land is still open to leasing under mineral and geothermal 
leasing laws. While the segregation does not affect the claims 
of Lucky Minerals or Crevice, an extended or permanent 
withdrawal from mining could impact their claims' viability.
    Pursuant to current law, the Department of the Interior can 
withdraw these lands for a maximum of 20 years but only 
Congress can legislate a permanent withdrawal. S. 941 
permanently withdraws the approximately 30,370 acres of 
National Forest System lands in the Emigrant Crevice area 
located in the Custer Gallatin National Forest, Park County, 
Montana from mining and mineral and geothermal leasing laws.

                          LEGISLATIVE HISTORY

    S. 941 was introduced by Senator Tester on April 25, 2017. 
The Subcommittee on Public Lands, Forests, and Mining, held a 
hearing on S. 941 on July 26, 2017.
    Companion legislation, H.R. 4644, was introduced by 
Representative Gianforte in the House of Representatives on 
December 14, 2017. The Natural Resources Committee's 
Subcommittee on 
Energy and Mineral Resources held a hearing on H.R. 4644 on 
June 21, 2018. The Natural Resources Committee ordered the bill 
favorably reported by a vote of 28-4 on September 26, 2018 
(H. Rept. 115-992).
    The Senate Committee on Energy and Natural Resource met in 
open business session on October 2, 2018, and ordered S. 941 
favorably reported.

                        COMMITTEE RECOMMENDATION

    The Senate Committee on Energy and Natural Resources, in 
open business session on October 2, 2018, by a majority voice 
vote of a quorum present, recommends that the Senate pass S. 
941. Senators Risch and Lee asked to be recorded as voting no.

                      SECTION-BY-SECTION ANALYSIS

Sec 1. Short title

    Section 1 provides a short title for the bill.

Sec 2. Withdrawal

    Section 2(a) defines ``map'' to be the map entitled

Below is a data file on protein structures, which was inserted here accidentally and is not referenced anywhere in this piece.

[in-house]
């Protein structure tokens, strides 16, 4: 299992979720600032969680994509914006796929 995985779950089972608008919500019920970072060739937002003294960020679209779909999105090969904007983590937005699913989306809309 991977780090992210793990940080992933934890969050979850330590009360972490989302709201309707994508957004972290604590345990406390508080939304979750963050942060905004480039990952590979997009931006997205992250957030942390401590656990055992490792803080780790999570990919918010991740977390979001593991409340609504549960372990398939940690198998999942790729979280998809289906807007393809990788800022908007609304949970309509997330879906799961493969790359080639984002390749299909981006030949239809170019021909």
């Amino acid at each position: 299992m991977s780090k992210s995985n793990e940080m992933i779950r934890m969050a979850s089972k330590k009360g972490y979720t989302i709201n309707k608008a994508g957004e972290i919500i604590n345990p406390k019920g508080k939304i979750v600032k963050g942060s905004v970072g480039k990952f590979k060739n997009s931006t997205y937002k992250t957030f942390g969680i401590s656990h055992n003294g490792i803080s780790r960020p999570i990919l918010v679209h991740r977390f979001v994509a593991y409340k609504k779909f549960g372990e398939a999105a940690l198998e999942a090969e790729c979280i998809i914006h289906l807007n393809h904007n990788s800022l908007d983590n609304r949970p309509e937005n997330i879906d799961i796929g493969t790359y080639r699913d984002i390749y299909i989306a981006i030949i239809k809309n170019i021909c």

``Emigrant Crevice Proposed Withdrawal Area,'' and dated 
November 10, 2016.
    Subsection (b) withdraws, subject to valid existing rights, 
30,370 acres of Forest System land depicted on the map from 
location, entry, and patent under mining laws, and from 
disposition under mineral and geothermal leasing laws.
    Subsection (c) makes clear that any land acquired by the 
Federal government after the Act's enactment that is within the 
boundaries of the land depicted on the map, is immediately 
withdrawn in accordance with this section.
    Subsection (d) requires the Secretary of Agriculture to 
file the map with the Committees of jurisdiction; authorizes 
the Secretary of Agriculture to correct minor errors in the 
map; and requires the Forest Service and BLM to make the map 
publicly available.
    Subsection (e) makes clear that nothing in this legislation 
impacts any recreational uses, including hunting and fishing, 
on the withdrawn land as depicted on the map that are 
authorized under applicable laws as of the date of the Act's 
enactment.

                   COST AND BUDGETARY CONSIDERATIONS

    The following estimate of the costs of this measure has 
been provided by the Congressional Budget Office:
    S. 941 would withdraw roughly 30,000 acres of land in the 
Custer Gallatin National Forest in Montana from mining laws and 
mineral and geothermal leasing, subject to valid existing 
rights. That is, the bill would not allow new mining or other 
related activities on those lands, which are adjacent to the 
northern boundary of Yellowstone National Park.
    The Department of the Interior is reviewing a public land 
order to withdraw those lands from location and entry under 
mining laws for a period of 20 years. Through November 22, 
2018, no new mining claims will be accepted on those lands. If 
the department chooses not to implement the order, the lands 
will be open to new mining claims after that date. Using 
information from the department, CBO estimates that 
implementing the order would produce no significant change in 
administrative costs; therefore, implementing the bill also 
would have no significant effect on spending subject to 
appropriation.
    Because the affected lands currently produce no income from 
mineral or geothermal leasing (and are not expected to do so in 
the future), CBO estimates that enacting the bill would not 
affect offsetting receipts, which are treated as reductions in 
direct spending. Because enacting [Title] would not affect 
direct spending or revenues, pay-as-you-go procedures do not 
apply.
    CBO estimates that enacting S. 941 would not increase net 
direct spending or on-budget deficits in any of the four